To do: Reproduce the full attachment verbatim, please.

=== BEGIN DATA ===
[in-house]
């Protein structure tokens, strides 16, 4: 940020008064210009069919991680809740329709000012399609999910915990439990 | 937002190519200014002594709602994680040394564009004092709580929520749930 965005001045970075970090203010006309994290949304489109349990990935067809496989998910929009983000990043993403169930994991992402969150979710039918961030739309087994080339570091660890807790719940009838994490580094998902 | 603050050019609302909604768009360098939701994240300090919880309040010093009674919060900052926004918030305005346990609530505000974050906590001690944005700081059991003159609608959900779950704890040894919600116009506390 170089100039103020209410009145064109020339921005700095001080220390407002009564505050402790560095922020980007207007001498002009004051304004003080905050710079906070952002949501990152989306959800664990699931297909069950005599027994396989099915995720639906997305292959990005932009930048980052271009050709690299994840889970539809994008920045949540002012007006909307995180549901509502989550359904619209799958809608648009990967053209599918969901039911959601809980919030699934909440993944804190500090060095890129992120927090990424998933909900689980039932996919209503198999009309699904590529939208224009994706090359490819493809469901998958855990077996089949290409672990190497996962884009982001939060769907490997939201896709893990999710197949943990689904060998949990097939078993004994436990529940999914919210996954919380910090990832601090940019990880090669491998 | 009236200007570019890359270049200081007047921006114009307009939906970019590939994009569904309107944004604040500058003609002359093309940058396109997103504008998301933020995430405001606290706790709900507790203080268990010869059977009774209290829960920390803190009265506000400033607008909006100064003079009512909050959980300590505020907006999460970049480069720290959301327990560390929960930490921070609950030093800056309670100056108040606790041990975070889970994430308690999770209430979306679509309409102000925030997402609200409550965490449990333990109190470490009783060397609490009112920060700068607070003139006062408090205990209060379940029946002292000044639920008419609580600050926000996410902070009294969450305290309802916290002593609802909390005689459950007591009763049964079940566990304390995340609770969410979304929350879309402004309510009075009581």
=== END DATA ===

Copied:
[in-house]
């Protein structure tokens, strides 16, 4: 940020008064210009069919991680809740329709000012399609999910915990439990 | 937002190519200014002594709602994680040394564009004092709580929520749930 965005001045970075970090203010006309994290949304489109349990990935067809496989998910929009983000990043993403169930994991992402969150979710039918961030739309087994080339570091660890807790719940009838994490580094998902 | 603050050019609302909604768009360098939701994240300090919880309040010093009674919060900052926004918030305005346990609530505000974050906590001690944005700081059991003159609608959900779950704890040894919600116009506390 170089100039103020209410009145064109020339921005700095001080220390407002009564505050402790560095922020980007207007001498002009004051304004003080905050710079906070952002949501990152989306959800664990699931297909069950005599027994396989099915995720639906997305292959990005932009930048980052271009050709690299994840889970539809994008920045949540002012007006909307995180549901509502989550359904619209799958809608648009990967053209599918969901039911959601809980919030699934909440993944804190500090060095890129992120927090990424998933909900689980039932996919209503198999009309699904590529939208224009994706090359490819493809469901998958855990077996089949290409672990190497996962884009982001939060769907490997939201896709893990999710197949943990689904060998949990097939078993004994436990529940999914919210996954919380910090990832601090940019990880090669491998 | 009236200007570019890359270049200081007047921006114009307009939906970019590939994009569904309107944004604040500058003609002359093309940058396109997103504008998301933020995430405001606290706790709900507790203080268990010869059977009774209290829960920390803190009265506000400033607008909006100064003079009512909050959980300590505020907006999460970049480069720290959301327990560390929960930490921070609950030093800056309670100056108040606790041990975070889970994430308690999770209430979306679509309409102000925030997402609200409550965490449990333990109190470490009783060397609490009112920060700068607070003139006062408090205990209060379940029946002292000044639920008419609580600050926000996410902070009294969450305290309802916290002593609802909390005689459950007591009763049964079940566990304390995340609770969410979304929350879309402004309510009075009581």